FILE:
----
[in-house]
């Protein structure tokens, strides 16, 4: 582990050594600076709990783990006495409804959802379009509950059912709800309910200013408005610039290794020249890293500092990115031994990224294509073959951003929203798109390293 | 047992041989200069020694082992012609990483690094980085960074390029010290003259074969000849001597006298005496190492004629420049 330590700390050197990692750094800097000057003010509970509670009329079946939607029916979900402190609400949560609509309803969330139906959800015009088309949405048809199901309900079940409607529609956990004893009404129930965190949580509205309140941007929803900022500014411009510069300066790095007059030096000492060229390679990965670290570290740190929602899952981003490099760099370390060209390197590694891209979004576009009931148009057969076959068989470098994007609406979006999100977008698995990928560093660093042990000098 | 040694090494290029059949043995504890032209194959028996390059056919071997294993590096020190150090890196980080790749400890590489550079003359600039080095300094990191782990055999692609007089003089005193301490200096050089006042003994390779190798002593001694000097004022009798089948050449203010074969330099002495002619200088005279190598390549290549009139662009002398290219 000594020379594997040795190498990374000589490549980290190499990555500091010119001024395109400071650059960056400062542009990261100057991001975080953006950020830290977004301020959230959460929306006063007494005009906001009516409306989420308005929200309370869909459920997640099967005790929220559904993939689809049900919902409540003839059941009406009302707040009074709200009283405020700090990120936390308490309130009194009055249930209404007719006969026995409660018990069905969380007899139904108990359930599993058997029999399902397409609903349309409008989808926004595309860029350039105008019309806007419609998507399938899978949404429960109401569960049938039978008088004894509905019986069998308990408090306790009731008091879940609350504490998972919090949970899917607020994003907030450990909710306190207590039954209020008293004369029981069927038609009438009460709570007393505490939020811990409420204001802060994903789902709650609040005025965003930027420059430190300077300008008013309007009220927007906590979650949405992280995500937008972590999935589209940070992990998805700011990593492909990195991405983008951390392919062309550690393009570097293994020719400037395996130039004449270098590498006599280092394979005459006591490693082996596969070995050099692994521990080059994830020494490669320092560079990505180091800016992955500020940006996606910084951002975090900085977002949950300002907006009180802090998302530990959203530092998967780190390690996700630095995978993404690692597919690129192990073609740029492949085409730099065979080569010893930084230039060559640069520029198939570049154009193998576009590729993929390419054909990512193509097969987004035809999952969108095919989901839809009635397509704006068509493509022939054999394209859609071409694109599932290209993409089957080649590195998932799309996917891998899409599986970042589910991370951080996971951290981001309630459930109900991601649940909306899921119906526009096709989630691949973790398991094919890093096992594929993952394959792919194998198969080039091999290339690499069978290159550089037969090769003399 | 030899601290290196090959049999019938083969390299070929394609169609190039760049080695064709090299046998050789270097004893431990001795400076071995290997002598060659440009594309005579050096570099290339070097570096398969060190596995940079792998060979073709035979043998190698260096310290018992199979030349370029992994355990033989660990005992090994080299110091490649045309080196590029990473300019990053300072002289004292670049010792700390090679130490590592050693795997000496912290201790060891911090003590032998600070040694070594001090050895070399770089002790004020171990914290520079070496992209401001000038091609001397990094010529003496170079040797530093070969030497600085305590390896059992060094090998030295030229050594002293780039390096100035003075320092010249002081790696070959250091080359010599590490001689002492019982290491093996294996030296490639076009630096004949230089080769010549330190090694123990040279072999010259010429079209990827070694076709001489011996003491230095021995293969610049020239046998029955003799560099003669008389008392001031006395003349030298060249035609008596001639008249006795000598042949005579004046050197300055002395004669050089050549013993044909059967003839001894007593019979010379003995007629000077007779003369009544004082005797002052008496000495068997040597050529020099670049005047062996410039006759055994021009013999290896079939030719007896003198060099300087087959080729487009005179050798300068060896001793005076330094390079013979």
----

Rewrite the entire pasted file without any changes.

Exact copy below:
[in-house]
């Protein structure tokens, strides 16, 4: 582990050594600076709990783990006495409804959802379009509950059912709800309910200013408005610039290794020249890293500092990115031994990224294509073959951003929203798109390293 | 047992041989200069020694082992012609990483690094980085960074390029010290003259074969000849001597006298005496190492004629420049 330590700390050197990692750094800097000057003010509970509670009329079946939607029916979900402190609400949560609509309803969330139906959800015009088309949405048809199901309900079940409607529609956990004893009404129930965190949580509205309140941007929803900022500014411009510069300066790095007059030096000492060229390679990965670290570290740190929602899952981003490099760099370390060209390197590694891209979004576009009931148009057969076959068989470098994007609406979006999100977008698995990928560093660093042990000098 | 040694090494290029059949043995504890032209194959028996390059056919071997294993590096020190150090890196980080790749400890590489550079003359600039080095300094990191782990055999692609007089003089005193301490200096050089006042003994390779190798002593001694000097004022009798089948050449203010074969330099002495002619200088005279190598390549290549009139662009002398290219 000594020379594997040795190498990374000589490549980290190499990555500091010119001024395109400071650059960056400062542009990261100057991001975080953006950020830290977004301020959230959460929306006063007494005009906001009516409306989420308005929200309370869909459920997640099967005790929220559904993939689809049900919902409540003839059941009406009302707040009074709200009283405020700090990120936390308490309130009194009055249930209404007719006969026995409660018990069905969380007899139904108990359930599993058997029999399902397409609903349309409008989808926004595309860029350039105008019309806007419609998507399938899978949404429960109401569960049938039978008088004894509905019986069998308990408090306790009731008091879940609350504490998972919090949970899917607020994003907030450990909710306190207590039954209020008293004369029981069927038609009438009460709570007393505490939020811990409420204001802060994903789902709650609040005025965003930027420059430190300077300008008013309007009220927007906590979650949405992280995500937008972590999935589209940070992990998805700011990593492909990195991405983008951390392919062309550690393009570097293994020719400037395996130039004449270098590498006599280092394979005459006591490693082996596969070995050099692994521990080059994830020494490669320092560079990505180091800016992955500020940006996606910084951002975090900085977002949950300002907006009180802090998302530990959203530092998967780190390690996700630095995978993404690692597919690129192990073609740029492949085409730099065979080569010893930084230039060559640069520029198939570049154009193998576009590729993929390419054909990512193509097969987004035809999952969108095919989901839809009635397509704006068509493509022939054999394209859609071409694109599932290209993409089957080649590195998932799309996917891998899409599986970042589910991370951080996971951290981001309630459930109900991601649940909306899921119906526009096709989630691949973790398991094919890093096992594929993952394959792919194998198969080039091999290339690499069978290159550089037969090769003399 | 030899601290290196090959049999019938083969390299070929394609169609190039760049080695064709090299046998050789270097004893431990001795400076071995290997002598060659440009594309005579050096570099290339070097570096398969060190596995940079792998060979073709035979043998190698260096310290018992199979030349370029992994355990033989660990005992090994080299110091490649045309080196590029990473300019990053300072002289004292670049010792700390090679130490590592050693795997000496912290201790060891911090003590032998600070040694070594001090050895070399770089002790004020171990914290520079070496992209401001000038091609001397990094010529003496170079040797530093070969030497600085305590390896059992060094090998030295030229050594002293780039390096100035003075320092010249002081790696070959250091080359010599590490001689002492019982290491093996294996030296490639076009630096004949230089080769010549330190090694123990040279072999010259010429079209990827070694076709001489011996003491230095021995293969610049020239046998029955003799560099003669008389008392001031006395003349030298060249035609008596001639008249006795000598042949005579004046050197300055002395004669050089050549013993044909059967003839001894007593019979010379003995007629000077007779003369009544004082005797002052008496000495068997040597050529020099670049005047062996410039006759055994021009013999290896079939030719007896003198060099300087087959080729487009005179050798300068060896001793005076330094390079013979």